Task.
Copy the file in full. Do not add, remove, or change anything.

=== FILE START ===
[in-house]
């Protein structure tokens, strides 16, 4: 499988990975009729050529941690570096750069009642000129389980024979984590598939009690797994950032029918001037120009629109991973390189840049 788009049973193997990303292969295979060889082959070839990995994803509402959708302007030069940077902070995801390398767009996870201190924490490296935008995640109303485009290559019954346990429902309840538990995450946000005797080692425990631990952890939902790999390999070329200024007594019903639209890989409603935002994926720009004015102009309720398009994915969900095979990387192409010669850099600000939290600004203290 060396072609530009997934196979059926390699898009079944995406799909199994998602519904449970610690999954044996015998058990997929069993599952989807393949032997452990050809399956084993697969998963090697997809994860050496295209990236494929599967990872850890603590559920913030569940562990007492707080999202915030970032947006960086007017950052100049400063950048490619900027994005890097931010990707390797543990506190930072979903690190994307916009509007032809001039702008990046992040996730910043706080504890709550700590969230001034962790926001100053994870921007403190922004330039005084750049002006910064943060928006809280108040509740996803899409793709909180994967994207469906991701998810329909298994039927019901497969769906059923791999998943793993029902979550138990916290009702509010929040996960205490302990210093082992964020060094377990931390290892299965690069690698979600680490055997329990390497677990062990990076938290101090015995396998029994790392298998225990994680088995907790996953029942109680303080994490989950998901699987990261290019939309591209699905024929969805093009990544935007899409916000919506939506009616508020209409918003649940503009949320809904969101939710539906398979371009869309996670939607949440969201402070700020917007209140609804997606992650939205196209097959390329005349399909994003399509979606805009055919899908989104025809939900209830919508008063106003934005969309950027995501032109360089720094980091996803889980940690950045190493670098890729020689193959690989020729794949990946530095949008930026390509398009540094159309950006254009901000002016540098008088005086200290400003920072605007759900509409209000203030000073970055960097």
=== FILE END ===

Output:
[in-house]
């Protein structure tokens, strides 16, 4: 499988990975009729050529941690570096750069009642000129389980024979984590598939009690797994950032029918001037120009629109991973390189840049 788009049973193997990303292969295979060889082959070839990995994803509402959708302007030069940077902070995801390398767009996870201190924490490296935008995640109303485009290559019954346990429902309840538990995450946000005797080692425990631990952890939902790999390999070329200024007594019903639209890989409603935002994926720009004015102009309720398009994915969900095979990387192409010669850099600000939290600004203290 060396072609530009997934196979059926390699898009079944995406799909199994998602519904449970610690999954044996015998058990997929069993599952989807393949032997452990050809399956084993697969998963090697997809994860050496295209990236494929599967990872850890603590559920913030569940562990007492707080999202915030970032947006960086007017950052100049400063950048490619900027994005890097931010990707390797543990506190930072979903690190994307916009509007032809001039702008990046992040996730910043706080504890709550700590969230001034962790926001100053994870921007403190922004330039005084750049002006910064943060928006809280108040509740996803899409793709909180994967994207469906991701998810329909298994039927019901497969769906059923791999998943793993029902979550138990916290009702509010929040996960205490302990210093082992964020060094377990931390290892299965690069690698979600680490055997329990390497677990062990990076938290101090015995396998029994790392298998225990994680088995907790996953029942109680303080994490989950998901699987990261290019939309591209699905024929969805093009990544935007899409916000919506939506009616508020209409918003649940503009949320809904969101939710539906398979371009869309996670939607949440969201402070700020917007209140609804997606992650939205196209097959390329005349399909994003399509979606805009055919899908989104025809939900209830919508008063106003934005969309950027995501032109360089720094980091996803889980940690950045190493670098890729020689193959690989020729794949990946530095949008930026390509398009540094159309950006254009901000002016540098008088005086200290400003920072605007759900509409209000203030000073970055960097």